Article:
Energy revolution from East to West

Disclaimer: all opinions in this column reflect the views of the author(s), not of PLC.
Bruno Maçães, Portugal’s State Secretary for European Affairs [Photo: Bruno Maçães's office]
Bruno Maçães, Portugal’s State Secretary for European Affairs [Photo: Bruno Maçães's office]

An energy pact between the EU and the US could easily be extended to Canada, Mexico, Norway and perhaps even Brazil, forcing Russia to embrace a transition eastwards of its own, writes Bruno Maçães.

By Bruno Maçães, Portugal’s State Secretary for European Affairs.

My recent proposal for a transatlantic energy pact was based on two different sets of considerations. First, there is the economic case. There remain deep discontinuities in price between the American and European markets. These will tend to diminish as we move closer to a global spot market in gas. We can lead this process and set the terms in which it happens or we can adjust later, perhaps more suddenly than we think.

It was also apparent to me that the progress we can achieve towards a transatlantic energy market would also be beneficial for the American economy. Europeans will have access to cheaper American gas, but an energy alliance would be just as valuable for the U.S.

Allowing American companies to export gas and oil would bring enormous gains to the U.S. First, it would be a boost to further exploration and production. Second, energy production would be able to take full advantage of specialisation patterns, which are particularly significant in a technology-driven sector. In the case of oil, even American consumers stand to gain from greater global market integration by way of lower domestic gasoline prices. It also seems to be the case that artificially depressed gas prices in the U.S. domestic market are creating a serious new risk: lack of diversification, as all energy alternatives are pushed out of the market.

Then, there is the security case.

It is obvious to everyone that European energy dependency on a single external supplier is the greatest systemic challenge to EU foreign and security policy. The answer is not confrontation, but reorientation. At this juncture the European Union finds itself deeply dependent for its energy supply on routes crossing its eastern borders. Supply flows from east to west. Even interconnectors are on the whole unprepared to work in the opposite direction with permanent reverse flow – or, in the case of electricity, to bring a lot more power from solar all the way from Portugal and Spain – or Morocco in the near future.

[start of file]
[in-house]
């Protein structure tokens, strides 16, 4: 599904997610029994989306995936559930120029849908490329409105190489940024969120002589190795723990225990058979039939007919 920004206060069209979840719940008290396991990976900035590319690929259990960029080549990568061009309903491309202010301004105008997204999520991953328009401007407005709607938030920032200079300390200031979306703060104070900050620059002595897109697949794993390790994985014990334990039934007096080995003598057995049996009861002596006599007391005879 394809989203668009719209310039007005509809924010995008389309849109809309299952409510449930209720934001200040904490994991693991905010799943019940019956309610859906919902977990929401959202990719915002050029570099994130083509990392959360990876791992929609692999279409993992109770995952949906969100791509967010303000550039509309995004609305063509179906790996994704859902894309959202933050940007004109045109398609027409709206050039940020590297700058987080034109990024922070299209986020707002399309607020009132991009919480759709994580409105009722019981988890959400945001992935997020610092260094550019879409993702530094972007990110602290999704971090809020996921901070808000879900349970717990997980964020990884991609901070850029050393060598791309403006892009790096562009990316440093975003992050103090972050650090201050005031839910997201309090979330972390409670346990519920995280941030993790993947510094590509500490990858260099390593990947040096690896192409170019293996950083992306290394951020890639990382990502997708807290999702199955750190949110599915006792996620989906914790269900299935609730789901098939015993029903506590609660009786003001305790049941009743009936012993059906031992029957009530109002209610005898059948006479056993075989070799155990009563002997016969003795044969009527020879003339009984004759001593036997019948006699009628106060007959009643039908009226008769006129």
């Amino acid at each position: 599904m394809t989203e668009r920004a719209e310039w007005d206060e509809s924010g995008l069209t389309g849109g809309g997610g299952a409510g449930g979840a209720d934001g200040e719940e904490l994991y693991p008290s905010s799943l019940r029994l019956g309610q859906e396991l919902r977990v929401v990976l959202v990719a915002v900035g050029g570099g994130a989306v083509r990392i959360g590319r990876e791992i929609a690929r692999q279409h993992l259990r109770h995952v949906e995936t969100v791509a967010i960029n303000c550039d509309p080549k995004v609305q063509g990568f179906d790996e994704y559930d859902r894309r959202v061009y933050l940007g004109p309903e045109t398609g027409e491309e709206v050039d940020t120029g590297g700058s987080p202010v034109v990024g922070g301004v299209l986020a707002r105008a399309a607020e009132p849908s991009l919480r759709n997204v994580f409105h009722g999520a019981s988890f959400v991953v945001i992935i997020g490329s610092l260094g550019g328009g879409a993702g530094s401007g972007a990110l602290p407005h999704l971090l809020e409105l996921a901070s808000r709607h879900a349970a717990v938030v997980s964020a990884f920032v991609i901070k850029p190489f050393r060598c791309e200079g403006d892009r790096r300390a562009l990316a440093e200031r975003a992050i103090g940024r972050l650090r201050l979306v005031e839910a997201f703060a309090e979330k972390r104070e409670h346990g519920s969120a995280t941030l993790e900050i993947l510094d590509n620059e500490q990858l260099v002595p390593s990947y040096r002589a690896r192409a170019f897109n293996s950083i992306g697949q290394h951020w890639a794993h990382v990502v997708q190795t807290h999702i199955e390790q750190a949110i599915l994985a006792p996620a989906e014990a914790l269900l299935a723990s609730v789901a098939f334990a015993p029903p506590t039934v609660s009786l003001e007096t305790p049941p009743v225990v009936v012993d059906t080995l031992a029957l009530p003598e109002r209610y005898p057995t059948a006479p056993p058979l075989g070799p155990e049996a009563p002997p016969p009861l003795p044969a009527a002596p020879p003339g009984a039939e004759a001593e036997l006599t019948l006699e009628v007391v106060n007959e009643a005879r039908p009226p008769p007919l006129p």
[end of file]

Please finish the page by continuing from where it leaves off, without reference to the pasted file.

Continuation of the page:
This is dangerous for both security and economic reasons. The more the EU looks to the east the greater its dependence on Russia and the less it will be able to profit from global value chains. The world continues to shrink, so why is Europe not turning more decisively towards its natural gateway to the global economy? When it comes to energy the internal market is important, but so is access to the global market and new supply routes. If we are not able to move fast enough those supply routes may well be monopolised by Asian buyers, currently busy ensuring that the new locks of the Panama Canal can accommodate the largest LNG carriers.

Consider the missed opportunities by sticking with a one-sided energy strategy:

Algeria is the most promising alternative supplier of gas to the EU. The country's reserves of both conventional and unconventional gas are some of the most significant in the world and remain largely unexplored. Infrastructure already exists and could easily be expanded. Geographic distance is in this case an obvious asset. But all this depends on a renewed focus on investment in the region, while building stronger economic and political links. Needless to say, building closer links to a strategic partner like Algeria is of crucial importance for reasons that go far beyond energy, but which can be promoted on the energy front.

The case of Nigeria is equally striking. The country is forced to flare a large percentage of it gas production for lack of adequate infrastructure. Once Europe is able to reorient its energy policy towards the Atlantic, private investors should be ready to come in and have a quick impact.

Canada has been moving quickly to develop its LNG export capacities. When completed the industrial complex in Goldboro will seek to be the first large transatlantic energy hub. Investment there is further proof that American and Canadian gas can reach European shores at a competitive price. Some gas pipelines linking Canada and the U.S. may soon benefit from reverse flow. Just as with the TTIP and CETA, no discussion of transatlantic trade should ignore developments in Canada, in many respects moving faster than the US to explore Atlantic trade routes. As Thomas Grennes and Andris Stradzs pointed out in their response to my original proposal, an energy pact between the EU and the U.S. could easily be extended to Canada, Mexico, Norway and perhaps even Brazil.

These examples show how important the geostrategic choice really is. Europe can link its economic destinies with some of the most dynamic regions in the world, or it can bet everything on the struggling economies of its eastern neighbours. It is interesting to note that this movement westward would force Russia to embrace a transition eastwards of its own. It remains to be seen who leads the process and who, on the contrary, will be forced to adjust.


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